By: Alison Stone
Congratulations to "Maureen C", the winner in Alison's giveaway. Thank you to all who participated!
How many of us who grew up in the 70s and 80s remember the classic plot device of the dead phone line?The freaked out heroine staring in disbelief at the useless twenty-pound receiver in her hand? And I often wondered, does clicking the “hook thingy” actually ever restore the dial tone? (Just wondering.)
One of the first scary movies I saw was the original Halloween movie with Jamie Lee Curtis. I watched the movie on HBO a few years after it came out.Turns out, the family I babysat for had HBO. My family didn’t. The irony that I watched a horror movie about a stalker relentlessly pursuing a babysitter while I was babysitting was not lost on me. (Of course, I watched the movie after I put the little ones to bed and then remained in a constant state of fear until the parents arrived home.)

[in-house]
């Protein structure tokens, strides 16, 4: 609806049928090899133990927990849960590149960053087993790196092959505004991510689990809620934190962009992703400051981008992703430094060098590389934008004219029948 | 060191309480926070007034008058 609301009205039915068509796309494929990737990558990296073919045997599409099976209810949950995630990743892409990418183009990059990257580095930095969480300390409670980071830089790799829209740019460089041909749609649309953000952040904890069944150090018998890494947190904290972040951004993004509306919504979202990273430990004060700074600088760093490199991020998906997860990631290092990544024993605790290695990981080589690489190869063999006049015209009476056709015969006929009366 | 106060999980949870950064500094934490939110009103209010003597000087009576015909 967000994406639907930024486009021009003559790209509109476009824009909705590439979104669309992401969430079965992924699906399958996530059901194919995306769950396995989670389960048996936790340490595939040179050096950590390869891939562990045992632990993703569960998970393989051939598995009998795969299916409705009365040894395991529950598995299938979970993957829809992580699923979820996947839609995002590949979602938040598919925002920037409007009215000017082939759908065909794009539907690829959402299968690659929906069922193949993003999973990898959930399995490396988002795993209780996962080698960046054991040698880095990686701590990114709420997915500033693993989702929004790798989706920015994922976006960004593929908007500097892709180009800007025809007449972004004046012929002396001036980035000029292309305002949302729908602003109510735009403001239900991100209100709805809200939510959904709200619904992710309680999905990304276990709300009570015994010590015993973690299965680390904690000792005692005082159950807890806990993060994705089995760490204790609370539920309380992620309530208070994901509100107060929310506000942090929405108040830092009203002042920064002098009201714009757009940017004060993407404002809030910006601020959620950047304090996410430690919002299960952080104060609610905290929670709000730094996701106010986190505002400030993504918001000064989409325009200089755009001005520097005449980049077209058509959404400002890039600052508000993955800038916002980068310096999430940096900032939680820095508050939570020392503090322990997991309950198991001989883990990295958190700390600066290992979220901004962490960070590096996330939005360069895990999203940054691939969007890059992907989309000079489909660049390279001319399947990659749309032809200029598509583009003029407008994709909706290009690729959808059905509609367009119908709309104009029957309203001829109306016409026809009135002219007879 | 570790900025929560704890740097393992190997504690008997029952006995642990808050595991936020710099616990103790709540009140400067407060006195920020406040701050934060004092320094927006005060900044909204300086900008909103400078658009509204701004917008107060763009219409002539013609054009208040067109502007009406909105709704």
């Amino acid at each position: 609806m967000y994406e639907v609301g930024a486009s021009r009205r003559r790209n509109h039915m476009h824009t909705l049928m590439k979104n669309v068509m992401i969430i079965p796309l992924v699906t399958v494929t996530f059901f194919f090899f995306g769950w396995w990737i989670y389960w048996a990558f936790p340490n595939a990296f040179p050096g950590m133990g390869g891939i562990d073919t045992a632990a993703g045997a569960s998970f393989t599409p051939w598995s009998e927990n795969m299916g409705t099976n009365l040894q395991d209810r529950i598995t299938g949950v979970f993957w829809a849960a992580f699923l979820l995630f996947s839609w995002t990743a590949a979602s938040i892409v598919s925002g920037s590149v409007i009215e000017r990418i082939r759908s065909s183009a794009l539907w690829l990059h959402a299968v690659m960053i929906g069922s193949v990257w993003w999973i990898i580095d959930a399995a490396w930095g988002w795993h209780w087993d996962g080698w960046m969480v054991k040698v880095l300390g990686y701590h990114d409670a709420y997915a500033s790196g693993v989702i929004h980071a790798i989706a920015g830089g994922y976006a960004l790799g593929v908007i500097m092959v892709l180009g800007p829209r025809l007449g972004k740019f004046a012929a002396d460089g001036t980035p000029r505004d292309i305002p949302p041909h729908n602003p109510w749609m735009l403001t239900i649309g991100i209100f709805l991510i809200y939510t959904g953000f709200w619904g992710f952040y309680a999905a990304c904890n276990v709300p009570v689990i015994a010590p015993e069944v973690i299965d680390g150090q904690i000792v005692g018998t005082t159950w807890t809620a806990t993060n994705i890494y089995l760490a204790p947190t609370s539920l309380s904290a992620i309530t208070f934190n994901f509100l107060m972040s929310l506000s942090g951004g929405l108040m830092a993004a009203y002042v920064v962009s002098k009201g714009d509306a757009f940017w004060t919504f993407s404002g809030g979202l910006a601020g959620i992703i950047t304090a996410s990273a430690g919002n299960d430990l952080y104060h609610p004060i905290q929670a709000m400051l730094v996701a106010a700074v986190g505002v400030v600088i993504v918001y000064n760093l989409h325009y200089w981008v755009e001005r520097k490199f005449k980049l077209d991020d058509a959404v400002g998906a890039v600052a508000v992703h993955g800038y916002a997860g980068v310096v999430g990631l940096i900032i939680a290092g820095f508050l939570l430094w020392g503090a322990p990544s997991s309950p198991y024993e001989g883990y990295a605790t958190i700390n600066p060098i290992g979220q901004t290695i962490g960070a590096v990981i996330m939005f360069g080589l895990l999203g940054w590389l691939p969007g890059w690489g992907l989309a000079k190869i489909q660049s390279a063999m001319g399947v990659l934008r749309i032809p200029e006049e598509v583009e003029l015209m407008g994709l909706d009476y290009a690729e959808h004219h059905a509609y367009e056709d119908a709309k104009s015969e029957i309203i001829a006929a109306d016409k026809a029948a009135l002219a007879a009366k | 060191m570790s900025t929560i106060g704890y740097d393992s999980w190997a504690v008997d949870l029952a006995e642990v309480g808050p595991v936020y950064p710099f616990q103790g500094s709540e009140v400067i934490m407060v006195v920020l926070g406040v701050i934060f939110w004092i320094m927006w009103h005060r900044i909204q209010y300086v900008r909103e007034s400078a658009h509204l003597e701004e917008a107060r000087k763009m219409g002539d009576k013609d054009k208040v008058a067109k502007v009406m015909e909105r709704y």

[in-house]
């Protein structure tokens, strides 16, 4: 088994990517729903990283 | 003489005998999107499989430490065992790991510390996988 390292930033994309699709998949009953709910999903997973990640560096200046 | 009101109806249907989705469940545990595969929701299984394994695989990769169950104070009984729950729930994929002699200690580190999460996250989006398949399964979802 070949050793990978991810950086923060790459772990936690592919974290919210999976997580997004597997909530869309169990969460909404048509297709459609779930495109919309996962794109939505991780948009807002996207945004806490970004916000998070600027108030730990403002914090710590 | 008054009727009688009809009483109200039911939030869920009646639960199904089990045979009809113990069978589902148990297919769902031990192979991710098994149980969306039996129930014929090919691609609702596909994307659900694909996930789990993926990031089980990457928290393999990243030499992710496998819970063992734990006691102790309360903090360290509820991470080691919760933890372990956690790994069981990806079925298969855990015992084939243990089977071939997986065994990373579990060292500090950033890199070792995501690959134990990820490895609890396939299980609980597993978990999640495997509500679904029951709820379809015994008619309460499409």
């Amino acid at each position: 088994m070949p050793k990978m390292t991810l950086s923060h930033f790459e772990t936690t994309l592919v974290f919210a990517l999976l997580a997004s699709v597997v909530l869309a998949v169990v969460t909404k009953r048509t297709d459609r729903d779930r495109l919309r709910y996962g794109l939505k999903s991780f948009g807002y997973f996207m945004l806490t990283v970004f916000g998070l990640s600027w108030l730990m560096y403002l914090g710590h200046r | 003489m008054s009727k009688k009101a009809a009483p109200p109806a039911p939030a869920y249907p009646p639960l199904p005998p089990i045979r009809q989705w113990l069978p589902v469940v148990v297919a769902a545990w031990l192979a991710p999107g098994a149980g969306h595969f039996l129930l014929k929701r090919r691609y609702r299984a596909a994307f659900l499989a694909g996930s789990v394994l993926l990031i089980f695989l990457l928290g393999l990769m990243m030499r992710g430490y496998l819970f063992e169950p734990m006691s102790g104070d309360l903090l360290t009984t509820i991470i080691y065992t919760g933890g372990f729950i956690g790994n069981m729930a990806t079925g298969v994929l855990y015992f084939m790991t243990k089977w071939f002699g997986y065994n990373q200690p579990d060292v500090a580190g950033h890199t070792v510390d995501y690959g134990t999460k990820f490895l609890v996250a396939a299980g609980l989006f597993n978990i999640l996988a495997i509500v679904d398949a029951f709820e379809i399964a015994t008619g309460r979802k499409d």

On Wikepedia, I found this plot synopsis:
“Feeling unsettled, Laurie puts the kids to bed and heads over to the Wallace house, only to find Annie's body with Judith Myers' missing headstone and Lynda and Bob dead nearby. Suddenly, Laurie is attacked by Michael and falls backwards down the staircase. Fleeing the house, she screams for help, but to no avail. Running back to the Doyle house, she realizes she lost the keys and the door is locked, as she sees Michael approaching in the distance. Laurie panics and screams for Tommy to wake up and open the door quickly. Luckily, Tommy opens the door in time and lets Laurie inside. Laurie instructs the children to hide and then realizes the phone line is dead and that Michael has gotten into the house through a window. As she sits down in horror next to the couch, Michael appears and tries to stab her, but she counterattacks his move, stabbing him in the side of his neck with a lingering knitting needle.”